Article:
Many of the clients I’ve worked with at Dark Garden are seeking corsetry to replace the back brace that gave them much-needed support in earlier years. Corsets can even be made that can aid in correcting scoliosis over time. (Lucy has a short article on this subject.) A master corsetiere should be commissioned for a scoliosis support corset, as the degree of asymmetry can be very pronounced. Those with scoliosis often like their corsets to be particularly tight throughout, with less ease through the ribs and hips.
Some people have naturally loose joints, and some – notably circus performers such as contortionists – loosen and stretch their joints over time. A corset can serve as an exo-skeleton, holding the body together, provide (once again) support, and bracing it from being jarred. Dark Garden even made a pregnancy corset for a long-time custom client with hypermobile joints, who was concerned about the further impact the pregnancy could have on her joint issues. As with scoliosis, if hypermobility is a concern, you may find yourself wanting a tighter and more rigid bind to lock in your rib cage and hip joints. A longline, high back corset would be my recommendation.
This is something I don’t see as often, but I worked a few times with a lovely client who turned to corsetry after being diagnosed with osteoporosis. (Joyce, we miss you, come back and visit us!) It’s been a while since I worked with her, but basically I believe the corset served to stabilize and support her spine, and assisted with pain management. After just a few weeks in a ready-to-wear, she noticed improvement and upgraded to a fully custom piece with a high back and straps.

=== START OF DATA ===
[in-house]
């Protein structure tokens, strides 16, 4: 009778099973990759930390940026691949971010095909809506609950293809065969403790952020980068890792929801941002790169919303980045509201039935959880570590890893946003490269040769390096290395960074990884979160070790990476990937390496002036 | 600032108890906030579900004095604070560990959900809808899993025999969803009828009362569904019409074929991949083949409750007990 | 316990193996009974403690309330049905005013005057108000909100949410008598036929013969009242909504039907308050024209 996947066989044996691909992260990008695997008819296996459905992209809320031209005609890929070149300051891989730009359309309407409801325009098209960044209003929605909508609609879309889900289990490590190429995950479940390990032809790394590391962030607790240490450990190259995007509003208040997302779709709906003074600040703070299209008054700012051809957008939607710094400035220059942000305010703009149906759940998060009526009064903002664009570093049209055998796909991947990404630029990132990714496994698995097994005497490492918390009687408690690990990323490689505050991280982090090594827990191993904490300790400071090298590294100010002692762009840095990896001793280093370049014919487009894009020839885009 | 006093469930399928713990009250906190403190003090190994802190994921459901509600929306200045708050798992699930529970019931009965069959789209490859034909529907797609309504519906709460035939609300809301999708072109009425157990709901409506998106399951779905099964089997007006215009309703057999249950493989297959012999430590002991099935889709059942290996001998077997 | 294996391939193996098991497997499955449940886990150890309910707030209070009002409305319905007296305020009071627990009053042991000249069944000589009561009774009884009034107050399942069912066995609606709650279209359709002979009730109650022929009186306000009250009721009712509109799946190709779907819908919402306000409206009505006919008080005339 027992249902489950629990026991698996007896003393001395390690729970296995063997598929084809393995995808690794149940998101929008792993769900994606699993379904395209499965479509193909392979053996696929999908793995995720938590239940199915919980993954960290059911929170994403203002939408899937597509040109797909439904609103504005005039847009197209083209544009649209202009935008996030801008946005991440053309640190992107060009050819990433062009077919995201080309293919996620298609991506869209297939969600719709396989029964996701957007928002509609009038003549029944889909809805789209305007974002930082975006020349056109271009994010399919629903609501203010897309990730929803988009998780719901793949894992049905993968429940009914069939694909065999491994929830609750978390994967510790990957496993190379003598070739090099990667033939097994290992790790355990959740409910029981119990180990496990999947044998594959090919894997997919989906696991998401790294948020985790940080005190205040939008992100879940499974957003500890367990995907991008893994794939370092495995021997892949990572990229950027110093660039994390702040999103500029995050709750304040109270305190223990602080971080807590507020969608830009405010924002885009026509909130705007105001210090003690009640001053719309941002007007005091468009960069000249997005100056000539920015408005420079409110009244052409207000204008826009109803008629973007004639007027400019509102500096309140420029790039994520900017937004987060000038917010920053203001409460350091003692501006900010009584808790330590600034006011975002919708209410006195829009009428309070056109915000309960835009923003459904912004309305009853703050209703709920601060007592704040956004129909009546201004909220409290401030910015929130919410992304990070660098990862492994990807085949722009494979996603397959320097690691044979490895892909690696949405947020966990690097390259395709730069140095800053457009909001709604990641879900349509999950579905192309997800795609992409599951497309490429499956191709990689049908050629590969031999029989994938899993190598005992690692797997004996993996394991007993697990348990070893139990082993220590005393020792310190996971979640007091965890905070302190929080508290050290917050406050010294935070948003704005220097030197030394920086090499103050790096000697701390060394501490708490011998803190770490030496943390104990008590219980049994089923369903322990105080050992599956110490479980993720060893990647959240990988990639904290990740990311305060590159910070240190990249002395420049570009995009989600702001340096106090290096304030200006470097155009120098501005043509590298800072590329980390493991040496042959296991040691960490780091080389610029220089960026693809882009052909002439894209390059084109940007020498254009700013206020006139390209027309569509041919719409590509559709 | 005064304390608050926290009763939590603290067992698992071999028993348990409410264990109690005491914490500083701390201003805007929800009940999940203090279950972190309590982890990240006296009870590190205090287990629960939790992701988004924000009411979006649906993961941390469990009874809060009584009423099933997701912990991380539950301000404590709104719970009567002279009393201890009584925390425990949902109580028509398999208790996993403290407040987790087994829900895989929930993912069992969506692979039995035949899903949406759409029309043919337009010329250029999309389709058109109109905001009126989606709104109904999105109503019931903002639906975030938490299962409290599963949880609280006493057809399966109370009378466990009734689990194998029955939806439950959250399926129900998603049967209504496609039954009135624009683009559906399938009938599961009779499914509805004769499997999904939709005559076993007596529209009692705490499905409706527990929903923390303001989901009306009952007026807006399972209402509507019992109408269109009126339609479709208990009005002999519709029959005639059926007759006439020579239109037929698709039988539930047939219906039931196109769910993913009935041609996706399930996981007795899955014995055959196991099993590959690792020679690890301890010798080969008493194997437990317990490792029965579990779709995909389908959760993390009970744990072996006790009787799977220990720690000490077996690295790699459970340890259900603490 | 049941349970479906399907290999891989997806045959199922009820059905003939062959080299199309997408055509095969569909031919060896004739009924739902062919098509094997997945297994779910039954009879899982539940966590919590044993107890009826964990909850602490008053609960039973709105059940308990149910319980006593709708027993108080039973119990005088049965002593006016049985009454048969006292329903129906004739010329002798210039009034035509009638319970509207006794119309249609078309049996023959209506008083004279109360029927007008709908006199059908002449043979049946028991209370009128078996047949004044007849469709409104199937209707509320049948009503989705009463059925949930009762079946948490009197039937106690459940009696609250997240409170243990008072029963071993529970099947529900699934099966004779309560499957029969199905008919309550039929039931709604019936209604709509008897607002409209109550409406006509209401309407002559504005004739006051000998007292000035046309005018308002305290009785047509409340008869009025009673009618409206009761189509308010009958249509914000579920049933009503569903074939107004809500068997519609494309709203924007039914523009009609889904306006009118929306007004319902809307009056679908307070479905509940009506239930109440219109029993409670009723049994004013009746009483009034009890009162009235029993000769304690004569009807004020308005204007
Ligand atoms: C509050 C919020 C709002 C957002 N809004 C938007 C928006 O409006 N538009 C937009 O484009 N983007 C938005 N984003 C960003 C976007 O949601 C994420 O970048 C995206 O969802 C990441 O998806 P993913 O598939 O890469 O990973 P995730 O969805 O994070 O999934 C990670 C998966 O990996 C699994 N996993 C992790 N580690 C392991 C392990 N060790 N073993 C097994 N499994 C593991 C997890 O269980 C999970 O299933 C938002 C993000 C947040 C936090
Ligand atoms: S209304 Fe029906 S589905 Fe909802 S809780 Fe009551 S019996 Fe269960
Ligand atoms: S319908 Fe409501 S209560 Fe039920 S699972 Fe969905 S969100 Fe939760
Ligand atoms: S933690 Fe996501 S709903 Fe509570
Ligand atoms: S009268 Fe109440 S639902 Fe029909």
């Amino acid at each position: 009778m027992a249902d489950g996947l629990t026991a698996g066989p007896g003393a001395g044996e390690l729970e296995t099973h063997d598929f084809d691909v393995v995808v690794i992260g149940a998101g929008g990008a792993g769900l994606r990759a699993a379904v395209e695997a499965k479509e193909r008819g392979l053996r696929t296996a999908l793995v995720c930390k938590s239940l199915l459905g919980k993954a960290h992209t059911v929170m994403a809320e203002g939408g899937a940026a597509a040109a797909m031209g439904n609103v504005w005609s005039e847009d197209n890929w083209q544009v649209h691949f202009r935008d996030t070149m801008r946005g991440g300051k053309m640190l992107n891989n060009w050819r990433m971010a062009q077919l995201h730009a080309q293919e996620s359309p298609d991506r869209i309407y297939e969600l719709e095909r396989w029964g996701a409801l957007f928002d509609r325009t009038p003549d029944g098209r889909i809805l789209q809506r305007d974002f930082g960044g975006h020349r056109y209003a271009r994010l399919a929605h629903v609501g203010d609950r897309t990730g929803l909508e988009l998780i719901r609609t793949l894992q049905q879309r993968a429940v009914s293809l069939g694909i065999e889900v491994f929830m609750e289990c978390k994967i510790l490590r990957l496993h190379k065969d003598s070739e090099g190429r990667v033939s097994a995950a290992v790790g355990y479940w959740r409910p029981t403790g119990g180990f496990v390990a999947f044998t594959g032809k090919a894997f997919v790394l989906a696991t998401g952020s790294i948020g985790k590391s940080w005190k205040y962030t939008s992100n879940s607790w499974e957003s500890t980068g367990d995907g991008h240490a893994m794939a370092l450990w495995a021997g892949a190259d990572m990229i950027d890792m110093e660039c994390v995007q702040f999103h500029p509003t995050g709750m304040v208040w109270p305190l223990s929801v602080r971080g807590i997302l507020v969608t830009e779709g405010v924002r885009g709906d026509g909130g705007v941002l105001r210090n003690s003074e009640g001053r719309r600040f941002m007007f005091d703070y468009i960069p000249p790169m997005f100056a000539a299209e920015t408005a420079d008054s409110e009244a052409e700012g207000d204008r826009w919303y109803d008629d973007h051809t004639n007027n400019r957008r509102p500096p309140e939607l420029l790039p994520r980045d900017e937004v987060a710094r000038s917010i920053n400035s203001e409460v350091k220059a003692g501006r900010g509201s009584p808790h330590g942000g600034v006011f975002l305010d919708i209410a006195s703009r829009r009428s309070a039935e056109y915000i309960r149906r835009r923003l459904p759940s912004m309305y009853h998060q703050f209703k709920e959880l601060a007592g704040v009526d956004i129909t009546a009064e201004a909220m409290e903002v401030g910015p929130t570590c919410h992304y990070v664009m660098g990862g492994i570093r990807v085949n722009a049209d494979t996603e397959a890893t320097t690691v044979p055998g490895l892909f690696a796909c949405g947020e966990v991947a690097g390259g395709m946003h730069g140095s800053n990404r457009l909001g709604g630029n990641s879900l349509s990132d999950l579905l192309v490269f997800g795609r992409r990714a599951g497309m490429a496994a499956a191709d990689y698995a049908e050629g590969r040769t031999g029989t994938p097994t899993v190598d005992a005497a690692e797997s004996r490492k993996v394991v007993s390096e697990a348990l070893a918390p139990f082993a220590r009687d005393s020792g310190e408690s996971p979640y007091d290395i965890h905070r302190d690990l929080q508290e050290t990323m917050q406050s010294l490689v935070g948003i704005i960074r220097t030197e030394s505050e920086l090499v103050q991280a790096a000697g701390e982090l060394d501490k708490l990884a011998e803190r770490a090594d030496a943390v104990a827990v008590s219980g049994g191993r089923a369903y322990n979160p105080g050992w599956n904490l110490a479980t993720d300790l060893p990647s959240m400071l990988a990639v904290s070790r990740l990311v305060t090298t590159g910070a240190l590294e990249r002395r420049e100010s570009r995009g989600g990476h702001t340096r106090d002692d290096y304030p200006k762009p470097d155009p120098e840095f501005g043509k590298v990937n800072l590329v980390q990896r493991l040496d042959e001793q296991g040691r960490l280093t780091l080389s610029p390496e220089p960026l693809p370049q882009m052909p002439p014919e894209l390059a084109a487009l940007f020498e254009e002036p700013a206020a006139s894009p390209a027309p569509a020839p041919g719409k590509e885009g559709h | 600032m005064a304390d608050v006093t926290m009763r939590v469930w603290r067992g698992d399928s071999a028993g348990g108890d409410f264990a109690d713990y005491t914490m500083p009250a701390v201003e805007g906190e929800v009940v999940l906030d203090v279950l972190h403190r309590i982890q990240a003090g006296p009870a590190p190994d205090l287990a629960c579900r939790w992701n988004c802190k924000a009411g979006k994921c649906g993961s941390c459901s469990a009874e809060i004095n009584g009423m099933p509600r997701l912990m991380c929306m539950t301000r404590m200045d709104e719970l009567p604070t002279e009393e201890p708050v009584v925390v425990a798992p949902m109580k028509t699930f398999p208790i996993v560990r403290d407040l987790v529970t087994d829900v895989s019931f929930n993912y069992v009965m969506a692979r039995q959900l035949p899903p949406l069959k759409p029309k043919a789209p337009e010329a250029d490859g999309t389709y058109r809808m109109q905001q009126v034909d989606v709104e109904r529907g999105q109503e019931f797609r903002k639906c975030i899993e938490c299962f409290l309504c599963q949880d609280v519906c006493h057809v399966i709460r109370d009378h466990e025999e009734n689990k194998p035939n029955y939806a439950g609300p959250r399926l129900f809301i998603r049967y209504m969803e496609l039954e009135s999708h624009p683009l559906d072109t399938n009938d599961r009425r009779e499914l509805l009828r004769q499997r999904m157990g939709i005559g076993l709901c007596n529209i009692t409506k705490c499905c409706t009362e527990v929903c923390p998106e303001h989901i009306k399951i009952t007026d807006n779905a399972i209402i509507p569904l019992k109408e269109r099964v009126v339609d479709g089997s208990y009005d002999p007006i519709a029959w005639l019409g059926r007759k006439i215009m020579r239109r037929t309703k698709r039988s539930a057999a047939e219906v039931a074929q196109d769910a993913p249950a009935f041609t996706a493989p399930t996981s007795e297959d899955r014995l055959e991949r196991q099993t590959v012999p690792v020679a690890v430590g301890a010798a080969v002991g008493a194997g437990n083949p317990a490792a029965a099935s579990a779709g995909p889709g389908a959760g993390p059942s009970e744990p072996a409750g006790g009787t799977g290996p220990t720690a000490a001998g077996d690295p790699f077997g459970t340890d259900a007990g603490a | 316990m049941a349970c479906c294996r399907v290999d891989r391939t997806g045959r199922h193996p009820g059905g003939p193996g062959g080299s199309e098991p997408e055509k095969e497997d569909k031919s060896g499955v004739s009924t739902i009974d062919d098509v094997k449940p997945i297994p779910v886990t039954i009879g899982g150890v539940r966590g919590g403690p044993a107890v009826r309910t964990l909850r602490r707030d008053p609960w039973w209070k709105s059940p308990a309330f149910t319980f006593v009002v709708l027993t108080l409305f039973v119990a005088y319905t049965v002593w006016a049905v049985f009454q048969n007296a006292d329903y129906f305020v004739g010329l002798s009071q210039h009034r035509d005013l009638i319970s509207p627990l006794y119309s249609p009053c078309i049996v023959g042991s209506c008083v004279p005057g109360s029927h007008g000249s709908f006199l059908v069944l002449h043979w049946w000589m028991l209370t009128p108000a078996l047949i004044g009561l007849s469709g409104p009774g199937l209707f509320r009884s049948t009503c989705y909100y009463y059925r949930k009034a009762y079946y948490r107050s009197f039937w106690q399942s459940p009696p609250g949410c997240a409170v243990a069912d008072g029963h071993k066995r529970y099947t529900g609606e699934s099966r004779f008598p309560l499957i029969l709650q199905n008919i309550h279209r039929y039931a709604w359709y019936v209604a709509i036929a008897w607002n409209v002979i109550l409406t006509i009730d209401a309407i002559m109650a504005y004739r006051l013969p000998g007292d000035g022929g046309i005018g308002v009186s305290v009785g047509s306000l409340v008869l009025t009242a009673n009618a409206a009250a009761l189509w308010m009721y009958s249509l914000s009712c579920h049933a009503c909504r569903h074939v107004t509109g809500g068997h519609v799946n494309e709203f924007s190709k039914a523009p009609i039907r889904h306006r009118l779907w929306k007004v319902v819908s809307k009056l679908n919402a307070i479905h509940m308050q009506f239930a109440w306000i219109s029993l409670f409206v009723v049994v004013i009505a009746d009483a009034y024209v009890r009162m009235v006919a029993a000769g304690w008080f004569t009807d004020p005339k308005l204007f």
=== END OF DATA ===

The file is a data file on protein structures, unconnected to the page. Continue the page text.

Though diastasis recti is commonly associated with postpartum women, it can happen to men as well, as was the case with the gent I helped at this past weekend’s Dickens Fair workshops. He was under medical advisement to wear a binder to help rejoin his separated abdominal muscles, but found that it had too much give; the stretch wasn’t providing enough resistance. Nine months ago he started wearing a corset day and night and he’s now noticed improvement in his condition, lost weight (also medically advised), and dropped two corset sizes from a 39 to 35. For women wearing corsets after pregnancy, the corset will help ease down the expanded rib cage as well as holding together the abdominal muscles.
Compression therapy can be used to treat anxiety. Corset fans have long described the feeling of being laced in (to a well-made, well-fitted corset, of course) as being like that of an all-day hug. As it turns out, you also get some of the therapeutic benefits of being hugged by your corset as well! Compression therapy can help manage anxiety levels throughout the day. The primary challenge is that those with anxiety issues may also have difficulty with feelings of confinement, so knowing how to get out of your corset quickly in a pinch is important. Though there has yet to be a particular study on the effects of corsets and autism, deep pressure therapy is sometimes used to calm and help focus individuals with autism-spectrum disorders.
Your mileage may vary, of course – personally I can’t stand being corseted at the beginning of my cycle. However, if you are the sort who likes to curl into the fetal position to ease your cramps, a snug corset can exert the same sort of pressure on your lower abdomen and thus enable you to go about your day, far more functional than you would have been otherwise. I had a coworker who tended to tightlace during her period for this very reason.
So the next time someone tries to tell you corsets are bad for you, just try spouting off a few of these wonderful medical advantages to wearing a corset! Do you wear a corset for your health? What style of corset have you found best for your particular health needs?